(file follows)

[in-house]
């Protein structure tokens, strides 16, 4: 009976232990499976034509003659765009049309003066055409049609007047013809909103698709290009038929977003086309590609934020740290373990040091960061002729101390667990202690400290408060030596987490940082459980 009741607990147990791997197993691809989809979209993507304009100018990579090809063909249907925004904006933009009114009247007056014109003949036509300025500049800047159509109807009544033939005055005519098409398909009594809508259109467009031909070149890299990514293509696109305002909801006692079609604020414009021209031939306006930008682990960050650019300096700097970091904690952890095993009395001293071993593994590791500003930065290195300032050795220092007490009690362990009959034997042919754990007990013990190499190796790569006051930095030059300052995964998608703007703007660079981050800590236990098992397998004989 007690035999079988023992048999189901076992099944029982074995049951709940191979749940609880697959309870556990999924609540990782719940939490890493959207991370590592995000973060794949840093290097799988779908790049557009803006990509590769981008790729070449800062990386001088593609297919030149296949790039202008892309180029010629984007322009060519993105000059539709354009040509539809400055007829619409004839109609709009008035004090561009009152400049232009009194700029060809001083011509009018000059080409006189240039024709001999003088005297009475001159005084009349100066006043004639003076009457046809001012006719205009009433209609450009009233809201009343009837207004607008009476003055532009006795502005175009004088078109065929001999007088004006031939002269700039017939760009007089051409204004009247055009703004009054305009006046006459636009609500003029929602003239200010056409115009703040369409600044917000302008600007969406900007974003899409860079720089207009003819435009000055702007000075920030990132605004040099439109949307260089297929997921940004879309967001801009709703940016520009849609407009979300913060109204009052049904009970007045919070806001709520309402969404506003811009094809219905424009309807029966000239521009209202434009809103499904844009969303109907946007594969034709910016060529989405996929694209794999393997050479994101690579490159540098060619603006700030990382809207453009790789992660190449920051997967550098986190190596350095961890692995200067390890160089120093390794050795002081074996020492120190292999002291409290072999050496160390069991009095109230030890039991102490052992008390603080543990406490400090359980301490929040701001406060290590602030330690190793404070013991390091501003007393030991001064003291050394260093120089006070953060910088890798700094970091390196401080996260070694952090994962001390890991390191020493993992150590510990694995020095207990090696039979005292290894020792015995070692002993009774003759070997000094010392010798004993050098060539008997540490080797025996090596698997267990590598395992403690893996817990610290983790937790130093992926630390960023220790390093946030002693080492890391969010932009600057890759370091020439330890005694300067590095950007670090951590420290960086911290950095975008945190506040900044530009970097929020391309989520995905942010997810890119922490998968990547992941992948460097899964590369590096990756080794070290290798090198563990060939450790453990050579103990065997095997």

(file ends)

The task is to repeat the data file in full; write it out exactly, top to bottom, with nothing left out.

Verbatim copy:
[in-house]
């Protein structure tokens, strides 16, 4: 009976232990499976034509003659765009049309003066055409049609007047013809909103698709290009038929977003086309590609934020740290373990040091960061002729101390667990202690400290408060030596987490940082459980 009741607990147990791997197993691809989809979209993507304009100018990579090809063909249907925004904006933009009114009247007056014109003949036509300025500049800047159509109807009544033939005055005519098409398909009594809508259109467009031909070149890299990514293509696109305002909801006692079609604020414009021209031939306006930008682990960050650019300096700097970091904690952890095993009395001293071993593994590791500003930065290195300032050795220092007490009690362990009959034997042919754990007990013990190499190796790569006051930095030059300052995964998608703007703007660079981050800590236990098992397998004989 007690035999079988023992048999189901076992099944029982074995049951709940191979749940609880697959309870556990999924609540990782719940939490890493959207991370590592995000973060794949840093290097799988779908790049557009803006990509590769981008790729070449800062990386001088593609297919030149296949790039202008892309180029010629984007322009060519993105000059539709354009040509539809400055007829619409004839109609709009008035004090561009009152400049232009009194700029060809001083011509009018000059080409006189240039024709001999003088005297009475001159005084009349100066006043004639003076009457046809001012006719205009009433209609450009009233809201009343009837207004607008009476003055532009006795502005175009004088078109065929001999007088004006031939002269700039017939760009007089051409204004009247055009703004009054305009006046006459636009609500003029929602003239200010056409115009703040369409600044917000302008600007969406900007974003899409860079720089207009003819435009000055702007000075920030990132605004040099439109949307260089297929997921940004879309967001801009709703940016520009849609407009979300913060109204009052049904009970007045919070806001709520309402969404506003811009094809219905424009309807029966000239521009209202434009809103499904844009969303109907946007594969034709910016060529989405996929694209794999393997050479994101690579490159540098060619603006700030990382809207453009790789992660190449920051997967550098986190190596350095961890692995200067390890160089120093390794050795002081074996020492120190292999002291409290072999050496160390069991009095109230030890039991102490052992008390603080543990406490400090359980301490929040701001406060290590602030330690190793404070013991390091501003007393030991001064003291050394260093120089006070953060910088890798700094970091390196401080996260070694952090994962001390890991390191020493993992150590510990694995020095207990090696039979005292290894020792015995070692002993009774003759070997000094010392010798004993050098060539008997540490080797025996090596698997267990590598395992403690893996817990610290983790937790130093992926630390960023220790390093946030002693080492890391969010932009600057890759370091020439330890005694300067590095950007670090951590420290960086911290950095975008945190506040900044530009970097929020391309989520995905942010997810890119922490998968990547992941992948460097899964590369590096990756080794070290290798090198563990060939450790453990050579103990065997095997």